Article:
fodder

noun
fod·​der | \ ˈfä-dər How to pronounce fodder (audio) \

Definition of fodder

1 : something fed to domestic animals especially : coarse food for cattle, horses, or sheep
2 : inferior or readily available material used to supply a heavy demand fodder for tabloids This sort of breezy plot line has become cheap fodder for novelists and screenwriters …— Sally Bedell

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Other Words from fodder

fodder transitive verb

Examples of fodder in a Sentence

His antics always make good fodder for the gossip columnists. She often used her friends' problems as fodder for her novels.
Recent Examples on the Web Should Gonzaga go on to win its first national title, the debate over what was the biggest play in saving the season against UCLA will be fodder for barstool conversations for decades. Dan Wolken, USA TODAY, "Opinion: Gonzaga-UCLA gave us an unexpected masterpiece in this men's Final Four," 4 Apr. 2021 But the issue seems certain to be fodder for the 2022 campaign. Stephen Montemayor, Star Tribune, "Voting rights clash brewing at Minnesota Capitol," 6 Mar. 2021 Hunter Biden's questionable foreign business dealings and tabloid-esque personal life were fodder for Trump during the campaign. Naomi Lim, Washington Examiner, "After promising ethical administration, Biden pushes boundaries with son Hunter's book," 8 Feb. 2021 President Biden gifted Republicans with 2022 campaign fodder after his candid response to a question regarding congressional Democratic support for a tax hike. Naomi Lim, Washington Examiner, "Biden confident of Democratic votes for 'small to significant' tax hike," 17 Mar. 2021 What happens when your high school nightmares are manifested into sitcom fodder? Neha Prakash, Marie Claire, "This Nasim Pedrad Interview Will Be the Most Uncomfortable Thing You Watch All Day," 11 Mar. 2021 How about the final final straw, the one that could have filled a whole barn with ungulate fodder bound up in bales eight feet high? T. Coraghessan Boyle, The New Yorker, "The Shape of a Teardrop," 8 Mar. 2021 While the couple formerly known as the Duke and Duchess of Sussex already were in the news, their lives became even bigger media fodder following Oprah Winfrey's exclusive sit-down with them. Star Tribune, "'The Crown' to ignore the current royal flap," 16 Mar. 2021 But fodder about which vaccine to get has come up already on the Facebook page Maryland Vaccine Hunters, which has become the de facto authority for many residents struggling to navigate the complex maze of online registrations. Alex Mann, baltimoresun.com, "Now’s not the time for Marylanders to be picky about which COVID vaccine they get, health experts say," 11 Mar. 2021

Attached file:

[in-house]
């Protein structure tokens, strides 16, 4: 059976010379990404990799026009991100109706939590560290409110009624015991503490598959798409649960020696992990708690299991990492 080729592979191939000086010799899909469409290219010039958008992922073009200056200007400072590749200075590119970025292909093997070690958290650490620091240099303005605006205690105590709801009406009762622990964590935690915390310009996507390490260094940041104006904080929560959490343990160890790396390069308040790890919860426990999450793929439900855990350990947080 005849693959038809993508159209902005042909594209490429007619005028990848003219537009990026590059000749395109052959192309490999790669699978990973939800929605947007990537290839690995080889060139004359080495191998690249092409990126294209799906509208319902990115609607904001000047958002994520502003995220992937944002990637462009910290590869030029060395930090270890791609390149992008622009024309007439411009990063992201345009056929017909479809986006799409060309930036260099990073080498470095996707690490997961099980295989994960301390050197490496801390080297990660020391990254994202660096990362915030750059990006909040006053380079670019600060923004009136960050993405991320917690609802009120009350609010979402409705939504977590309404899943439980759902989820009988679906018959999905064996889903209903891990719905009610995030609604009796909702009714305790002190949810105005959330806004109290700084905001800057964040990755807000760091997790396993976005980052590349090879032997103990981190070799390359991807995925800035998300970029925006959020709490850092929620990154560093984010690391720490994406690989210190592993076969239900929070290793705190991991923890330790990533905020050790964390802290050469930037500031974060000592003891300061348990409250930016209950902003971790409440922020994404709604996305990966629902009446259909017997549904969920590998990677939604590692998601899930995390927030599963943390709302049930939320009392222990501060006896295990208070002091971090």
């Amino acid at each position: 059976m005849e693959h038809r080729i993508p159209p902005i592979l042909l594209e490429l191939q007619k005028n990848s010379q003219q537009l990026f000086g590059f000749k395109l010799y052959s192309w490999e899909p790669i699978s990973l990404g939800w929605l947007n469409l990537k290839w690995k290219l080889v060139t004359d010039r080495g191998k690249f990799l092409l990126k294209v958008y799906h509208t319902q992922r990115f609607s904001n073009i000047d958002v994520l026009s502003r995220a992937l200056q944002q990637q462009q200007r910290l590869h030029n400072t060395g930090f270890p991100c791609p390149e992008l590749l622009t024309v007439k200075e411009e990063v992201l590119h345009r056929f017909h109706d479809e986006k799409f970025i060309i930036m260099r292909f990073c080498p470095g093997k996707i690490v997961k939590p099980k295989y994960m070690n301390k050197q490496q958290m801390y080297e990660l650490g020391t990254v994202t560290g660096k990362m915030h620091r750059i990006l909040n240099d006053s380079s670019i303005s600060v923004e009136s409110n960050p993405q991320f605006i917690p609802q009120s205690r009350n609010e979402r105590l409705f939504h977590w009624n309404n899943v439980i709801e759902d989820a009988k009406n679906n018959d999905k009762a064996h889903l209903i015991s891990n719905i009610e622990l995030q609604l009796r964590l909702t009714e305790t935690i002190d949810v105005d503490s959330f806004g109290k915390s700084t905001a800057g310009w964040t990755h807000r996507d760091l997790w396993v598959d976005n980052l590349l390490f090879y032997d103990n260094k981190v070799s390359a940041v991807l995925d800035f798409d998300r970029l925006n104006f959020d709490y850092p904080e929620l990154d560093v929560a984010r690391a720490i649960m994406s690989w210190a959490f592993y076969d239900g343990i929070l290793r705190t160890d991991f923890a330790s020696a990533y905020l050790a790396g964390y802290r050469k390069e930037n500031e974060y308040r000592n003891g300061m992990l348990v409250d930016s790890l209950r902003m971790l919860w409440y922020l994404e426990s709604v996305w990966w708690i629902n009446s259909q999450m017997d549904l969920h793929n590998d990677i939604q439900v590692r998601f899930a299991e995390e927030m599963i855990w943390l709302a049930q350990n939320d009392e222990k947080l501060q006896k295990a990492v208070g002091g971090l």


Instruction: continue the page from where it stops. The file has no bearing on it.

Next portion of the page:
These example sentences are selected automatically from various online news sources to reflect current usage of the word 'fodder.' Views expressed in the examples do not represent the opinion of Merriam-Webster or its editors. Send us feedback.

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First Known Use of fodder

before the 12th century, in the meaning defined at sense 1

History and Etymology for fodder

Middle English, from Old English fōdor; akin to Old High German fuotar food — more at food

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Time Traveler for fodder

Time Traveler

The first known use of fodder was before the 12th century

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Statistics for fodder

Last Updated

14 Apr 2021

Cite this Entry

“Fodder.” Merriam-Webster.com Dictionary, Merriam-Webster, https://www.merriam-webster.com/dictionary/fodder. Accessed 15 Apr. 2021.

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More Definitions for fodder

fodder

noun

English Language Learners Definition of fodder

: food given to horses, cows, etc.
: material that is used for a particular purpose

fodder

noun
fod·​der | \ ˈfä-dər How to pronounce fodder (audio) \

Kids Definition of fodder

: coarse dry food (as cornstalks) for livestock

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Comments on fodder

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